He said that South Africa is lucky to have the cadre of professionals that it has. “Indeed, at a time when lay-offs are troubling the industry, these journalists underline the importance of the fourth estate to a true democracy.”

Now in its eighth year, the theme of this year’s competition was ‘The Obvious is the Enemy’ and featured 601 entries from 37 South African newspapers.


Kanina Foss and Alex Eliseev of The Star won the Hard News category with their ‘Secret boy’s weird world’, a heart-rending story about an eight-year-old boy who was kept captive by his father.

“The piece was written under pressure of deadlines, with sensitivity and avoidance of easy sensationalism,” said the judges.

he runners-up were Beeld’s Amanda Roestoff and Leané du Plessis for ‘Satan sê ek moet moer’, ‘Ons was bang vir hom’, ‘Ons seun is geboelie’, ‘Baai Jacques’ and ‘Hy het sward gereeld geslyp’.


Makhudu Sefara of City Press won the Analysis and Commentary category with his submissions ‘Better the devil we know’, ‘ANC brought this on itself’ and ‘Zuma’s poisoned chalice’.

The judges said: “The winner’s work on the post-Polokwane ANC is admirable and shows enterprise and the importance of access to sources in the presentation of insightful analysis.”

The Weekender’s Michael Bleby earned second place with his ‘Owning a piece of Mandela’.


Thabo Mkhize earned first prize in the hotly contested Feature Writing category for ‘Place to BEE’ carried in the Sunday Times Lifestyle section.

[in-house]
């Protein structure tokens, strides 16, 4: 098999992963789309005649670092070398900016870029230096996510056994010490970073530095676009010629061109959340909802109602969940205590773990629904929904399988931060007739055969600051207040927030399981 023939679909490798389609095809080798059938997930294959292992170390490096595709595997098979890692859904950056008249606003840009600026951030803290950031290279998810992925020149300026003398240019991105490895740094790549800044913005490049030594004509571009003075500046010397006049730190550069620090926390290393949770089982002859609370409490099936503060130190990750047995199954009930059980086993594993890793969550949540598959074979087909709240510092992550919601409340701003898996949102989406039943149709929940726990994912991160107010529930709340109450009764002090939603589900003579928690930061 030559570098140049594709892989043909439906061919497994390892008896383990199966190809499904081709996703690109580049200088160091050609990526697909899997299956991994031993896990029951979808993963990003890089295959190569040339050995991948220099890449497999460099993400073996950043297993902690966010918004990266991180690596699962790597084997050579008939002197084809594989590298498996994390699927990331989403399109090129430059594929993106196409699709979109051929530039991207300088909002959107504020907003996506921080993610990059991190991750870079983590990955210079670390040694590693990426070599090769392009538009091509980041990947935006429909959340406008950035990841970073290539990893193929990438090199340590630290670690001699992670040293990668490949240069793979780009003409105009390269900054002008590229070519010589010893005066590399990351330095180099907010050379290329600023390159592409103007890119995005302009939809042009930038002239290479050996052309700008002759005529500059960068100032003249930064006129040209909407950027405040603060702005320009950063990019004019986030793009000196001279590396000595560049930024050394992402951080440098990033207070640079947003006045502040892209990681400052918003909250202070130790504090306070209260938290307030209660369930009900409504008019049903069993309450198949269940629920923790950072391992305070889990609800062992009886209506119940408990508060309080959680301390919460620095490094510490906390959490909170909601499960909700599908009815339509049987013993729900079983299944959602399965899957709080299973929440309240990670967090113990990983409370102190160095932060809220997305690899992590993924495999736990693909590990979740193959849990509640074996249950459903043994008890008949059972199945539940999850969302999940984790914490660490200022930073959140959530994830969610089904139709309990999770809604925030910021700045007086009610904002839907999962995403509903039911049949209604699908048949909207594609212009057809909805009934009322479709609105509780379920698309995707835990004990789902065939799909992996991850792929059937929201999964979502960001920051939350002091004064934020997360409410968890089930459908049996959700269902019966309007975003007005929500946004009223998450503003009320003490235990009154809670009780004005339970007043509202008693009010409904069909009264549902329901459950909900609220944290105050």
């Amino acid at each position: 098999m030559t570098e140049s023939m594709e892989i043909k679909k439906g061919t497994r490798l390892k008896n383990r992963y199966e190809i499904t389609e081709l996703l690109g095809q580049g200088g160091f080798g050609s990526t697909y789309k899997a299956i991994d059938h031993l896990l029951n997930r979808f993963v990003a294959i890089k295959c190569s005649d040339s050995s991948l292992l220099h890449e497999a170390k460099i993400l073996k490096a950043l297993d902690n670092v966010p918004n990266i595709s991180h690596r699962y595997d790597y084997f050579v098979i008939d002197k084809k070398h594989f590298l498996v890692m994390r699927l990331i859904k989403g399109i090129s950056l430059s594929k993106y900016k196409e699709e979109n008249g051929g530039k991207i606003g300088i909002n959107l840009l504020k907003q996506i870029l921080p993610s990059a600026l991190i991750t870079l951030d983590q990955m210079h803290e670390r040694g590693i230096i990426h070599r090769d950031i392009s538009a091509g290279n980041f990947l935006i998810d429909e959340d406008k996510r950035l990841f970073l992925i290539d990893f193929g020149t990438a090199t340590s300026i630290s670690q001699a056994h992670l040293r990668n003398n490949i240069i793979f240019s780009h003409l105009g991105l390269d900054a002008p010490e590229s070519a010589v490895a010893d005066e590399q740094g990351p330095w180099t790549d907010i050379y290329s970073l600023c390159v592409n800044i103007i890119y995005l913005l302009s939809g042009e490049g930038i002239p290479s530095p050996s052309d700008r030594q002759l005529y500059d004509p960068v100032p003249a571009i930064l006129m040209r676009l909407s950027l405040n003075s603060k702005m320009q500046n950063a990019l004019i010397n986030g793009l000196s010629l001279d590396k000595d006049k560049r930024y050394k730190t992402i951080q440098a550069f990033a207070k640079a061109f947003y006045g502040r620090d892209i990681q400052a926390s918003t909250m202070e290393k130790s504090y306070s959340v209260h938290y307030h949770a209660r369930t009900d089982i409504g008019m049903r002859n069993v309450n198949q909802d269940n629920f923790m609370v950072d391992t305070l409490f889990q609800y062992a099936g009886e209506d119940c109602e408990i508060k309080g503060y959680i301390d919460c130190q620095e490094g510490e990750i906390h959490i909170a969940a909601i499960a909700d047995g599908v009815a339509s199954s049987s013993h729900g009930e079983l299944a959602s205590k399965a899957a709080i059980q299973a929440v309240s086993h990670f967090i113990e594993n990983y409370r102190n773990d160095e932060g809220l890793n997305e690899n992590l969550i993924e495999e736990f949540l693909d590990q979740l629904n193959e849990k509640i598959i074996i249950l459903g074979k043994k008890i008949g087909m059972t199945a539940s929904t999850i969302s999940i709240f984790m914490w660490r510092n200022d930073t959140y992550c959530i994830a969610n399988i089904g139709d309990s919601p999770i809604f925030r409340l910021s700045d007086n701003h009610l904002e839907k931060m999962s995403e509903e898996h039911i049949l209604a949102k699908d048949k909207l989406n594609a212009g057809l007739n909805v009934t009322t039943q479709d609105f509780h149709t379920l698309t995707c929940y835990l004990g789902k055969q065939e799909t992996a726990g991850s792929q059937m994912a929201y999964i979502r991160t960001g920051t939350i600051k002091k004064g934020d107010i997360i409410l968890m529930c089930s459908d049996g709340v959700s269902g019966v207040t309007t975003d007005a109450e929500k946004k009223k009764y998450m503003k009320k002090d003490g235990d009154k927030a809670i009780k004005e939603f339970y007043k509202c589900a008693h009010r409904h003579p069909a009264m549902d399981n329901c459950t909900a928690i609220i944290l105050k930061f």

Many entries revealed acute observation and real research, and the result was richly textured description and insight – taking readers on a journey of tangible discovery,” commented the panel.

Runners-up were The Star’s Alex Eliseev for ‘The old man in Room 21’, Beeld’s Elise Tempelhoff for ‘Bloederigheid tussen hul tande’ and  the Cape Argus’ Leila Samodien for her series, ‘My little angel Adam’.


The top award for Investigative Journalism was presented to the Daily Dispatch trio – Chandre Prince, Ntando Makhubu and Lubabalo Ngcukana – for their ‘Killer water in the Ukhahlamba District Municipality’. Their 34-page entry told the story of how scores of babies died in the Eastern Cape as a result of government negligence, incompetence and cover-up.

It is important to praise the outstanding work of smaller newspapers and their persistence in bringing important issues to the fore and exposing cover-ups. Their work speaks to the strength of team versus individual efforts. This is to be encouraged.”

Mail & Guardian’s Sam Sole, Stefaans Brümmer and Adriaan Basson earned second place for ‘Arms firm did give cash to ANC’.


Rowan Philp of the Sunday Times won the category for Creative Journalism with his piece ‘Brassed off by the Brits’, while second place was awarded to Naweek Beeld’s Marida Fitzpatrick for ‘Onder 4 oë: Ben Schoeman is … ne é un Sissy’.